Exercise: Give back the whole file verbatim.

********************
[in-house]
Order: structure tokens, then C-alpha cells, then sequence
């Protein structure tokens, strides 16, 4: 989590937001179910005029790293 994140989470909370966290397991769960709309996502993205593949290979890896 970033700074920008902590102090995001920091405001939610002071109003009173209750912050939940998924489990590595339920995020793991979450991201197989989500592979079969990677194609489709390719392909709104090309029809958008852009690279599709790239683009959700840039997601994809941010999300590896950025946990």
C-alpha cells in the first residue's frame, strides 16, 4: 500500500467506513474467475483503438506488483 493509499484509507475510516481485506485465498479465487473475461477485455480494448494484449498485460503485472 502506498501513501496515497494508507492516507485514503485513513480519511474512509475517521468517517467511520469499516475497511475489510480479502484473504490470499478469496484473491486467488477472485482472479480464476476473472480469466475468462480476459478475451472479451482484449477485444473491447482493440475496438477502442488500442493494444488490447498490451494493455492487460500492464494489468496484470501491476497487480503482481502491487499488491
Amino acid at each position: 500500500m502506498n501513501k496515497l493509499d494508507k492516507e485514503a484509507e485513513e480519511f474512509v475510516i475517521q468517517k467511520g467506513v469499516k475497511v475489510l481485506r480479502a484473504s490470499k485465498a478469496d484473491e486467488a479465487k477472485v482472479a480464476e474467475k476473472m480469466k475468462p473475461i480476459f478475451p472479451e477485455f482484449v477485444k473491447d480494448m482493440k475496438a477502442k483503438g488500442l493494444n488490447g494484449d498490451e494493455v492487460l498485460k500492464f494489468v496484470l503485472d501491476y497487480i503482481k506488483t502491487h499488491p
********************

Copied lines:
[in-house]
Order: structure tokens, then C-alpha cells, then sequence
């Protein structure tokens, strides 16, 4: 989590937001179910005029790293 994140989470909370966290397991769960709309996502993205593949290979890896 970033700074920008902590102090995001920091405001939610002071109003009173209750912050939940998924489990590595339920995020793991979450991201197989989500592979079969990677194609489709390719392909709104090309029809958008852009690279599709790239683009959700840039997601994809941010999300590896950025946990």
C-alpha cells in the first residue's frame, strides 16, 4: 500500500467506513474467475483503438506488483 493509499484509507475510516481485506485465498479465487473475461477485455480494448494484449498485460503485472 502506498501513501496515497494508507492516507485514503485513513480519511474512509475517521468517517467511520469499516475497511475489510480479502484473504490470499478469496484473491486467488477472485482472479480464476476473472480469466475468462480476459478475451472479451482484449477485444473491447482493440475496438477502442488500442493494444488490447498490451494493455492487460500492464494489468496484470501491476497487480503482481502491487499488491
Amino acid at each position: 500500500m502506498n501513501k496515497l493509499d494508507k492516507e485514503a484509507e485513513e480519511f474512509v475510516i475517521q468517517k467511520g467506513v469499516k475497511v475489510l481485506r480479502a484473504s490470499k485465498a478469496d484473491e486467488a479465487k477472485v482472479a480464476e474467475k476473472m480469466k475468462p473475461i480476459f478475451p472479451e477485455f482484449v477485444k473491447d480494448m482493440k475496438a477502442k483503438g488500442l493494444n488490447g494484449d498490451e494493455v492487460l498485460k500492464f494489468v496484470l503485472d501491476y497487480i503482481k506488483t502491487h499488491p